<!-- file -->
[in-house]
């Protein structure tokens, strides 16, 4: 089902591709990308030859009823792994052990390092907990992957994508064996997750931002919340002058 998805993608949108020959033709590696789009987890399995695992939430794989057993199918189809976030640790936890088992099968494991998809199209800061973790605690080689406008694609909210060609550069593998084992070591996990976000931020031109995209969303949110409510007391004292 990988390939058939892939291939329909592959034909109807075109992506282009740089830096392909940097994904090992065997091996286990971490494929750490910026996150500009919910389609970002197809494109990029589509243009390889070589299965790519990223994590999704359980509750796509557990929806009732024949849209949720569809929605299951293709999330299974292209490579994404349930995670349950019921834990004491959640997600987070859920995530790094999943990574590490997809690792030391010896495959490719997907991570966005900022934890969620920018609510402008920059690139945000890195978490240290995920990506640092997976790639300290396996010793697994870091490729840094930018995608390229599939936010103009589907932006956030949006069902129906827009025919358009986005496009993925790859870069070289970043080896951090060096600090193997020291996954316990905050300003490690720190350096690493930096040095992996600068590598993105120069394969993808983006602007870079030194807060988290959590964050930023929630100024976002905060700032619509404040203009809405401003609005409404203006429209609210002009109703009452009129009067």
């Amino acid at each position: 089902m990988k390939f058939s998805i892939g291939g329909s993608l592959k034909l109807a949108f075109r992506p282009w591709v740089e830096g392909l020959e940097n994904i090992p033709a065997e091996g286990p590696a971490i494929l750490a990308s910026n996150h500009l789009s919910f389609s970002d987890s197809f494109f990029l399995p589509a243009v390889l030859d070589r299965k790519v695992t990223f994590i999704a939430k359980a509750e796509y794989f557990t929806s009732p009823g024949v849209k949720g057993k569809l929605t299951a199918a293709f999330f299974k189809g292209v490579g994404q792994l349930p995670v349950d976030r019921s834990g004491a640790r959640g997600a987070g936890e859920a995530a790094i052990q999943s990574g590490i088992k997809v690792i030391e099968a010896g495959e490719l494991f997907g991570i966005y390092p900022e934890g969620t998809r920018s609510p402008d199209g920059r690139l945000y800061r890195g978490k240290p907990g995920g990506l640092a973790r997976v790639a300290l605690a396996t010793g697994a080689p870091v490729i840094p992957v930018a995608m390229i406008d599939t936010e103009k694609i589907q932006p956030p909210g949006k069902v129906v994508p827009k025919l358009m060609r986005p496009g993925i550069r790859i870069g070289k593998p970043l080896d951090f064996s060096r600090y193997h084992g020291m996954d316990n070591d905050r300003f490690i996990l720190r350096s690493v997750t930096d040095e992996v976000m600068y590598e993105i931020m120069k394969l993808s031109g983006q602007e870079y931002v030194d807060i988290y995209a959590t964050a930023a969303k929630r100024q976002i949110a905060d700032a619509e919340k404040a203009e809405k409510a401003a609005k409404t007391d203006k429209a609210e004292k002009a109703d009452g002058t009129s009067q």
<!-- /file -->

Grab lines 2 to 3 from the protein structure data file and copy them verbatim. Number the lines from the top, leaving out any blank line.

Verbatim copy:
């Protein structure tokens, strides 16, 4: 089902591709990308030859009823792994052990390092907990992957994508064996997750931002919340002058 998805993608949108020959033709590696789009987890399995695992939430794989057993199918189809976030640790936890088992099968494991998809199209800061973790605690080689406008694609909210060609550069593998084992070591996990976000931020031109995209969303949110409510007391004292 990988390939058939892939291939329909592959034909109807075109992506282009740089830096392909940097994904090992065997091996286990971490494929750490910026996150500009919910389609970002197809494109990029589509243009390889070589299965790519990223994590999704359980509750796509557990929806009732024949849209949720569809929605299951293709999330299974292209490579994404349930995670349950019921834990004491959640997600987070859920995530790094999943990574590490997809690792030391010896495959490719997907991570966005900022934890969620920018609510402008920059690139945000890195978490240290995920990506640092997976790639300290396996010793697994870091490729840094930018995608390229599939936010103009589907932006956030949006069902129906827009025919358009986005496009993925790859870069070289970043080896951090060096600090193997020291996954316990905050300003490690720190350096690493930096040095992996600068590598993105120069394969993808983006602007870079030194807060988290959590964050930023929630100024976002905060700032619509404040203009809405401003609005409404203006429209609210002009109703009452009129009067």
């Amino acid at each position: 089902m990988k390939f058939s998805i892939g291939g329909s993608l592959k034909l109807a949108f075109r992506p282009w591709v740089e830096g392909l020959e940097n994904i090992p033709a065997e091996g286990p590696a971490i494929l750490a990308s910026n996150h500009l789009s919910f389609s970002d987890s197809f494109f990029l399995p589509a243009v390889l030859d070589r299965k790519v695992t990223f994590i999704a939430k359980a509750e796509y794989f557990t929806s009732p009823g024949v849209k949720g057993k569809l929605t299951a199918a293709f999330f299974k189809g292209v490579g994404q792994l349930p995670v349950d976030r019921s834990g004491a640790r959640g997600a987070g936890e859920a995530a790094i052990q999943s990574g590490i088992k997809v690792i030391e099968a010896g495959e490719l494991f997907g991570i966005y390092p900022e934890g969620t998809r920018s609510p402008d199209g920059r690139l945000y800061r890195g978490k240290p907990g995920g990506l640092a973790r997976v790639a300290l605690a396996t010793g697994a080689p870091v490729i840094p992957v930018a995608m390229i406008d599939t936010e103009k694609i589907q932006p956030p909210g949006k069902v129906v994508p827009k025919l358009m060609r986005p496009g993925i550069r790859i870069g070289k593998p970043l080896d951090f064996s060096r600090y193997h084992g020291m996954d316990n070591d905050r300003f490690i996990l720190r350096s690493v997750t930096d040095e992996v976000m600068y590598e993105i931020m120069k394969l993808s031109g983006q602007e870079y931002v030194d807060i988290y995209a959590t964050a930023a969303k929630r100024q976002i949110a905060d700032a619509e919340k404040a203009e809405k409510a401003a609005k409404t007391d203006k429209a609210e004292k002009a109703d009452g002058t009129s009067q």